Pharmacy of the Future is in South Africa

Medicine from pharmacy dispensing units (PDUs): Chronically ill patients in South Africa can get their medication quickly, simply and without stigmatisation.

While online medical consultations are set to be available in Germany by roughly 2020, roll-out of pharmacy dispensing units (PDUs) remains the subject of heated debate. In South Africa, where 20 million people have to manage chronic illnesses and there is a significant shortage of qualified pharmacists, digitalisation of the health sector has already begun: In three densely populated districts of Johannesburg, patients can collect their medication from 16 PDUs located in four shopping centres. Roughly 15,000 people, 70 percent of whom are women, have already taken advantage of this service since spring 2017.

To make digital pharmacies a reality in South Africa, MACH4, a Germany-based provider of robotic pharmacy automation solutions, and Right E-Pharmacy, a subsidiary of the South African NGO Right to Care, entered into a cooperation with the Deutsche Gesellschaft für Internationale Zusammenarbeit (GIZ) GmbH. The project is supported by develoPPP.de, a programme set up by the German Federal Ministry for Economic Cooperation and Development (BMZ).

Registered patients can retrieve their medication right at the dispensing units, which are also equipped with a video link to call a pharmacist for advice on the dosage and side effects. That service is available in the country’s eleven official languages and on weekends. It takes roughly five minutes to dispense the medication, compared with several hours of waiting time at public health facilities. Patients are issued chip cards that facilitate access to patient and prescription data stored in a cloud system.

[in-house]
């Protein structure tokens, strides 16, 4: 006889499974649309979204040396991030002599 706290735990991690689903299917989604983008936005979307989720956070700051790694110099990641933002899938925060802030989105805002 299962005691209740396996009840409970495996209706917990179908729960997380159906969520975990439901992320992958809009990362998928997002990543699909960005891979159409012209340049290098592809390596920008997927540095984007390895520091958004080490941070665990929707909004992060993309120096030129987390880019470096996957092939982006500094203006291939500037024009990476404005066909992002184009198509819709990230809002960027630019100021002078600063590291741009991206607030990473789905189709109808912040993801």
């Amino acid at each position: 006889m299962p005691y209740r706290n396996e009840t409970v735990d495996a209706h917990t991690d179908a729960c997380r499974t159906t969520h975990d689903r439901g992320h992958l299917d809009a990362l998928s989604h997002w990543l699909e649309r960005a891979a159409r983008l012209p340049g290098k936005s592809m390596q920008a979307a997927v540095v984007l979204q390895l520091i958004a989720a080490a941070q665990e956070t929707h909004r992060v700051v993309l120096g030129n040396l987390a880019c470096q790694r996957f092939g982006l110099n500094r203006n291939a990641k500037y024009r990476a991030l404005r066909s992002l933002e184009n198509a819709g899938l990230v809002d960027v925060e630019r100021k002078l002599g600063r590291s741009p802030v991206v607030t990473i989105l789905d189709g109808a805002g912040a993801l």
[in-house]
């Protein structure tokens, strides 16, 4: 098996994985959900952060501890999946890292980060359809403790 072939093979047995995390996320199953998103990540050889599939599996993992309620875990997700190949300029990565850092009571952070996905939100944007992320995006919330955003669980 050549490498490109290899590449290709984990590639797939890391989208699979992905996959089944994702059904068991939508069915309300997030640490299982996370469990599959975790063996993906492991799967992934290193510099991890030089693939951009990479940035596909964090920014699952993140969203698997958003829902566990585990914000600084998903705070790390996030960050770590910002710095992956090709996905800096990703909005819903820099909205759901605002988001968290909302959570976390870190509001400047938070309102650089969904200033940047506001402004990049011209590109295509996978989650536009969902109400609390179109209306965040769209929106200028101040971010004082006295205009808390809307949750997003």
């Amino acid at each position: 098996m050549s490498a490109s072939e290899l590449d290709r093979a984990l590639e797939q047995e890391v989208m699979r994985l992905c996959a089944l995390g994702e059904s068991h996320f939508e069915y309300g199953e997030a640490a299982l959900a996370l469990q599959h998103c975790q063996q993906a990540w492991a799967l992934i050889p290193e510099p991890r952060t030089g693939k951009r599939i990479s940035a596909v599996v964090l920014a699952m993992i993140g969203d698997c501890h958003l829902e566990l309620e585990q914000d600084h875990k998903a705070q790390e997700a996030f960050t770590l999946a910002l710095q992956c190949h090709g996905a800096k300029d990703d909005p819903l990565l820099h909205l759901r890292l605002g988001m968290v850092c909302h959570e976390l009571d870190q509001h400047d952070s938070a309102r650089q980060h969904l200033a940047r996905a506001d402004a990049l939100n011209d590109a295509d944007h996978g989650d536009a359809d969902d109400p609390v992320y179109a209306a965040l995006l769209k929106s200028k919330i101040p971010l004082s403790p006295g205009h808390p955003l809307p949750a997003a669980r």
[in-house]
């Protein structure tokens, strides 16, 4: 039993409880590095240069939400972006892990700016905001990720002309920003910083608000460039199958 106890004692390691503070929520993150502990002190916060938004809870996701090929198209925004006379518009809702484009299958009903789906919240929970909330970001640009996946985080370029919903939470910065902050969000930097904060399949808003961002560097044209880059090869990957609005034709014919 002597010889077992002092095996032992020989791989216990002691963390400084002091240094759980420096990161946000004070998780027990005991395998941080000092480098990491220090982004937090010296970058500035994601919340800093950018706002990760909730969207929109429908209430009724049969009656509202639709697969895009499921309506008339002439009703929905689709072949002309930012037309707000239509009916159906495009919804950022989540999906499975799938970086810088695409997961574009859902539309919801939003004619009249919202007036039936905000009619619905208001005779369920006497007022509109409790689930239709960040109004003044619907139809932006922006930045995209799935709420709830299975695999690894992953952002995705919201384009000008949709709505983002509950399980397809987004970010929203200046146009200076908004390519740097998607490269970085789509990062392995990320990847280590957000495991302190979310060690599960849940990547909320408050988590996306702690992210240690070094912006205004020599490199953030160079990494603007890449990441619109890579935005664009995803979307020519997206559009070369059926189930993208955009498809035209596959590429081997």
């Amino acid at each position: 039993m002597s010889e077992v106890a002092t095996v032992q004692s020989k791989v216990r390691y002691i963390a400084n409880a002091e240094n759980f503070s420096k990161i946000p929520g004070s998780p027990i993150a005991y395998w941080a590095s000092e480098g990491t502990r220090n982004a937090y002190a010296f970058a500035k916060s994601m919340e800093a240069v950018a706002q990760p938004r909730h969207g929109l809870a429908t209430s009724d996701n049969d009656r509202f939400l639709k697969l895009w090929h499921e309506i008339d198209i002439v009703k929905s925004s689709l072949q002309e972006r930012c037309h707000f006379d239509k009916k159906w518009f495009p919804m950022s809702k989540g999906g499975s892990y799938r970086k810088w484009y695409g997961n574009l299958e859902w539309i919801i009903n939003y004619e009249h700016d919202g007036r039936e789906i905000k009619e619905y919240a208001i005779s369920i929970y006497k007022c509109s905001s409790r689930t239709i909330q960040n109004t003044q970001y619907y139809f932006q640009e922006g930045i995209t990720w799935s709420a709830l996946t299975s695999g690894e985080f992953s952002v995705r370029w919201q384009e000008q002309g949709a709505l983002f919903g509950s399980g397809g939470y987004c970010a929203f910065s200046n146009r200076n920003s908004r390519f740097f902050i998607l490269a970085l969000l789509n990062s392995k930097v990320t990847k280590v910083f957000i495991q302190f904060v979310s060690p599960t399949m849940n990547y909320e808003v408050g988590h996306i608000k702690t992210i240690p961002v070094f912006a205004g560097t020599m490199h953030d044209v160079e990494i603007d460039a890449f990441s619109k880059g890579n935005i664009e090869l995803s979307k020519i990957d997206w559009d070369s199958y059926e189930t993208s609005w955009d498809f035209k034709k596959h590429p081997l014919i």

The PDUs not only improve access to medication and professional advice, but also the likelihood that patients take their medicine correctly and regularly: Patients receive a text message to remind them of their next pick-up appointment. The system also decreases the likelihood of becoming infected with other diseases in overcrowded waiting rooms, or being stigmatised as an HIV patient.

The PDUs are not at full capacity yet: they could actually serve twice or three times as many patients. And that is a good thing as the number of people using the high-tech pharmacies continues to increase each month.